Stephen T. Vessels

I make art because I need to. Because the works of others who could not explain why they made art made me tremble. I did not know what I was going to draw with my pen. I found these drawings. I opened my eyes and senses and made love to the paper. I do these things because I am alive, and because I can, and because as near as I can tell I was made to do them. I do not care if anyone agrees with me. I make art because my father, who entered the European Theater through Omaha Beach, made us laugh from his death bed, moments before he died. I make art because my mother watched him ship out with my older sister, then an infant, in her arms. I make art because Sylvia Beach lived lean, and Ray Bradbury saved my life, and Mary Ann Evans wrote under a man’s name. I make art because a Starry Night set fire to my childhood soul, and because Alice got lost in a land of wonders, and because Pip wept over the body of his wretched benefactor. I make art because even a knife is beautiful. I am not interested in convincing anyone of anything. I make art because a boat sailed away at dawn and left no trace behind, because I have watched friends die, and because I care about humanity. I make art because I want us to go where we’ve never gone before. I do not care if I am right. I make art because I have made horrible mistakes, and failed at love, and wasted my life, and because somewhere a sad and contemplative man watches cherry blossoms float under a bridge, and because an old artist painted water lilies while war raged all about him, and because Charles Tournemire began a symphony, survived the Battle of Verdun and came home to finish that symphony. My art is not a lesson, it is not an argument, or a diatribe, or a joke. My art is not a polemic, or an example, or a truism, or a conclusion. My art is not a product or an investment. My art is a gift. Even I cannot own it. This is not an artist statement, it is a human statement. A beautiful beetle was smashed in the pavement, a dragonfly rode my hand. I made these drawings without statement or definition out of the sheer love of ink and paper and life and humanity and this world and this universe and with hope for the future. Mine and everyone’s, unto infinite generations.
Stephen T. Vessels’ interest in art began with his father’s love for the French impressionists, and became an insatiable passion that endured to the present. He has viewed thousands of works of art in museums and galleries across the U.S., Europe, Mexico and Canada. His own work exhibited in solo and group shows in California during the 1980’s and 90’s. The current work developed from living without room for a studio. He is also a writer, and the drawings were rendered with the same pen he writes with. His book of stories, The Mountain & The Vortex and Other Tales, was released this year by Muse Harbor Publishing.








Solo Exhibitions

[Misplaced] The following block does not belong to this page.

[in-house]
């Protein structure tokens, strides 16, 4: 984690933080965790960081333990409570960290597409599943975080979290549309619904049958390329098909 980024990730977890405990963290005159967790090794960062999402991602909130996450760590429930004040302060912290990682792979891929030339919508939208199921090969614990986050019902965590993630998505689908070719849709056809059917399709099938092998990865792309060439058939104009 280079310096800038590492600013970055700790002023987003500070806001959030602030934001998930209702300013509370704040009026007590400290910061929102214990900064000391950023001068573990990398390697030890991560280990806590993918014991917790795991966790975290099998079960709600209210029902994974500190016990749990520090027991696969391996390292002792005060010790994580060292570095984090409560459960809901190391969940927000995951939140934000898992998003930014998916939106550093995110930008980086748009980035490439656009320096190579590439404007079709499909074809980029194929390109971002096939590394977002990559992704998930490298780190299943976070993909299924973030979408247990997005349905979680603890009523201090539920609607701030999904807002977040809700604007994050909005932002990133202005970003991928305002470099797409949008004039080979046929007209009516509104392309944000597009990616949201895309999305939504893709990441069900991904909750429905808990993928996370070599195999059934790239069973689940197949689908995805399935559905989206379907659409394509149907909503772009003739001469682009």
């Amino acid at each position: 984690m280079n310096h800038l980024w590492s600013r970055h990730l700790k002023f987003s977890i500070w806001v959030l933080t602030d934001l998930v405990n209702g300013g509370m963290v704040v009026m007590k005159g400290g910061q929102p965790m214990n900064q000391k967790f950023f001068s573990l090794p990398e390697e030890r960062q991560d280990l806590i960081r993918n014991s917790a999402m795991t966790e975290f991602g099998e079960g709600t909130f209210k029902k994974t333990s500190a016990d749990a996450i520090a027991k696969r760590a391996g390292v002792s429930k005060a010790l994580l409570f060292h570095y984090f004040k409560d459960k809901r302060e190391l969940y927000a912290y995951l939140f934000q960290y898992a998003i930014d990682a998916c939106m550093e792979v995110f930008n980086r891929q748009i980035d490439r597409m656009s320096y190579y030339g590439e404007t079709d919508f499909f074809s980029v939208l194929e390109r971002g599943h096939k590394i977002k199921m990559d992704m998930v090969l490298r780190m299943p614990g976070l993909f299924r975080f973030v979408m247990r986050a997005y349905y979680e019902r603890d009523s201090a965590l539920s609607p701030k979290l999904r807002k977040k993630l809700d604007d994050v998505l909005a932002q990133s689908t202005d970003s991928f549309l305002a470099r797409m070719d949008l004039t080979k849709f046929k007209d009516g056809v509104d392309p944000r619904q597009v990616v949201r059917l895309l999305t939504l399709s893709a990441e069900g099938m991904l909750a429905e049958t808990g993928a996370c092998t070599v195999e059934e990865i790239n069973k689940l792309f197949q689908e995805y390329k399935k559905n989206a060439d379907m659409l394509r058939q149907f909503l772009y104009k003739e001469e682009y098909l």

2016 Recent Works, Andre Zarre Gallery New York, New York 1994 Delphine Gallery, Santa Barbara, CA 1988 Astra Gallery, Santa Barbara, CA 1988 Graduating Senior Exhibit, College of Creative Studies Art Gallery, University of California Santa Barbara, CA 1987 Astra Gallery, Santa Barbara, CA 1992 Dueling Studios open houses, Santa Barbara, CA 1992 Astra Gallery Reunion, Cabrillo Arts Center, Santa Barbara, CA 1991 Astra Gallery Reunion, Faulkner Gallery, Santa Barbara, CA 1988 Broadsides, Santa Barbara Arts Festival, Lost Horizon Bookstore, Santa Barbara, CA 1987 Art Happening, Public exhibit, Santa Barbara, CA 1985 Juried student exhibit, University Center Gallery, University of California Santa Barbara, Santa Barbara, CA

Collaborative Projects

2008 (as poet) collaborated with organist Charles Talmadge on a performance of organ works and respondent poems entitled Recital & Recitation at the First Methodist Church in Santa Barbara, California. 2004 (as poet) collaborated with French painter François Bossiere in a salon in Brittany, France, on an exhibit of ink-brush paintings and a reading of respondent poems. 1994 Collaborated with Dick and Arlene Dunlap, Willem de Ridder, Yoko Ono and others in Fluxus art installations and performances and an international mail art exhibit at the Santa Barbara Museum of Art and neighboring galleries and venues. 1986 Guerilla art installation in Girvetz Hall, UCSB, Santa Barbara, CA. (Collaborated with painter / ceramicist Brian Katz in producing thirty-seven chalk murals on classroom chalkboards and installing forty-two words paintings over all building and classroom doorways in one night.)

Gallery Affiliations

1985-1990 Exhibited continuously at the Astra Gallery, Santa Barbara, CA

Related Experience

1987 Arts Editor, Spectrum Magazine, UCSB, Santa Barbara, CA 1987 Organized and facilitated installation of four student exhibits for Spectrum Magazine, UCSB, Santa Barbara, CA